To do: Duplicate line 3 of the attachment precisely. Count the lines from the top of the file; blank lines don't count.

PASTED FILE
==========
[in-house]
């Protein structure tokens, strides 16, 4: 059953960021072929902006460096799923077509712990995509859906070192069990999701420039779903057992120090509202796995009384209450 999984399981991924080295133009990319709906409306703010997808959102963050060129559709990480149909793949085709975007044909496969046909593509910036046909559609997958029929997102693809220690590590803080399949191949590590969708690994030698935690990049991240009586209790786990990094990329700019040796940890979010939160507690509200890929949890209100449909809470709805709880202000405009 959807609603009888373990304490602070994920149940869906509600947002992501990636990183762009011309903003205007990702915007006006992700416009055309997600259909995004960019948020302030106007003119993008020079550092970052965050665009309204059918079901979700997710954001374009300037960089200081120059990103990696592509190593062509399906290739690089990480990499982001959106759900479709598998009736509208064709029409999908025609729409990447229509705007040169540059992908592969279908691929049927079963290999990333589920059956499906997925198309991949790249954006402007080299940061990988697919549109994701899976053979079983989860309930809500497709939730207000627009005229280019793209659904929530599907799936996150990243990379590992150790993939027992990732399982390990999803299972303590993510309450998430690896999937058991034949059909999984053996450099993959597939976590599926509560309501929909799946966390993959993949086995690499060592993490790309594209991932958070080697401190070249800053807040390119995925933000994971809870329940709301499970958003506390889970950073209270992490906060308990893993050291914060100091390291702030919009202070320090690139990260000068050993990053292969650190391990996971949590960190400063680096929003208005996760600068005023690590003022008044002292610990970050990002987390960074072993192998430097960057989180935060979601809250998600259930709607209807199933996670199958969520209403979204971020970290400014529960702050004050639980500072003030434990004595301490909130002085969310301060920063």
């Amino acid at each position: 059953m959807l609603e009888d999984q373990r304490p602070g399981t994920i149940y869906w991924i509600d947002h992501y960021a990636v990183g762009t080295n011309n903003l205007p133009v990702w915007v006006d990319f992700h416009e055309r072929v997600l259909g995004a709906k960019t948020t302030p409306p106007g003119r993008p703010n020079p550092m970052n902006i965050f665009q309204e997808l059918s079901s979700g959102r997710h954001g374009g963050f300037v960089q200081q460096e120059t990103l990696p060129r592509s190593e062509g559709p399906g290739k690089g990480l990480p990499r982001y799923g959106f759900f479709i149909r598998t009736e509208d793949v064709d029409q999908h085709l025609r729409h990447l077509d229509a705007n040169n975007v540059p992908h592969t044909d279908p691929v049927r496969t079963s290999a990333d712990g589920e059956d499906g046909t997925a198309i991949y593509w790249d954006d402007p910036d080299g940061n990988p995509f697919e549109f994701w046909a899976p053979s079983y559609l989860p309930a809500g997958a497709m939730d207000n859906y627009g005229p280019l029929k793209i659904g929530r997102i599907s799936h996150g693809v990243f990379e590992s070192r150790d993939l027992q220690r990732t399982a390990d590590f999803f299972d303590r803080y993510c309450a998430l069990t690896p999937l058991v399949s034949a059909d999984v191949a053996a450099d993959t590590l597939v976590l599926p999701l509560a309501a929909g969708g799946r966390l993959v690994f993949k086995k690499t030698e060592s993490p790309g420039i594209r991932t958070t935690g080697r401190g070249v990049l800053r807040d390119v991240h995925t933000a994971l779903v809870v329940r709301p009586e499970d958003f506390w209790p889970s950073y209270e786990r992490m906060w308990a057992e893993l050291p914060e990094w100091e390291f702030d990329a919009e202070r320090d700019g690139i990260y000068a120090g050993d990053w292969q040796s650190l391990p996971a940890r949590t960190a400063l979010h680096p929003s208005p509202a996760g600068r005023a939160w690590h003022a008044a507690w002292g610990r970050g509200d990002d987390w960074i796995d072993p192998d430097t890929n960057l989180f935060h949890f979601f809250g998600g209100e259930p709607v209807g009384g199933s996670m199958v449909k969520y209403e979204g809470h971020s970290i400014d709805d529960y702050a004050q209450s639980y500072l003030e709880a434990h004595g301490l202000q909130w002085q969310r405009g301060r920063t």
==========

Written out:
């Amino acid at each position: 059953m959807l609603e009888d999984q373990r304490p602070g399981t994920i149940y869906w991924i509600d947002h992501y960021a990636v990183g762009t080295n011309n903003l205007p133009v990702w915007v006006d990319f992700h416009e055309r072929v997600l259909g995004a709906k960019t948020t302030p409306p106007g003119r993008p703010n020079p550092m970052n902006i965050f665009q309204e997808l059918s079901s979700g959102r997710h954001g374009g963050f300037v960089q200081q460096e120059t990103l990696p060129r592509s190593e062509g559709p399906g290739k690089g990480l990480p990499r982001y799923g959106f759900f479709i149909r598998t009736e509208d793949v064709d029409q999908h085709l025609r729409h990447l077509d229509a705007n040169n975007v540059p992908h592969t044909d279908p691929v049927r496969t079963s290999a990333d712990g589920e059956d499906g046909t997925a198309i991949y593509w790249d954006d402007p910036d080299g940061n990988p995509f697919e549109f994701w046909a899976p053979s079983y559609l989860p309930a809500g997958a497709m939730d207000n859906y627009g005229p280019l029929k793209i659904g929530r997102i599907s799936h996150g693809v990243f990379e590992s070192r150790d993939l027992q220690r990732t399982a390990d590590f999803f299972d303590r803080y993510c309450a998430l069990t690896p999937l058991v399949s034949a059909d999984v191949a053996a450099d993959t590590l597939v976590l599926p999701l509560a309501a929909g969708g799946r966390l993959v690994f993949k086995k690499t030698e060592s993490p790309g420039i594209r991932t958070t935690g080697r401190g070249v990049l800053r807040d390119v991240h995925t933000a994971l779903v809870v329940r709301p009586e499970d958003f506390w209790p889970s950073y209270e786990r992490m906060w308990a057992e893993l050291p914060e990094w100091e390291f702030d990329a919009e202070r320090d700019g690139i990260y000068a120090g050993d990053w292969q040796s650190l391990p996971a940890r949590t960190a400063l979010h680096p929003s208005p509202a996760g600068r005023a939160w690590h003022a008044a507690w002292g610990r970050g509200d990002d987390w960074i796995d072993p192998d430097t890929n960057l989180f935060h949890f979601f809250g998600g209100e259930p709607v209807g009384g199933s996670m199958v449909k969520y209403e979204g809470h971020s970290i400014d709805d529960y702050a004050q209450s639980y500072l003030e709880a434990h004595g301490l202000q909130w002085q969310r405009g301060r920063t």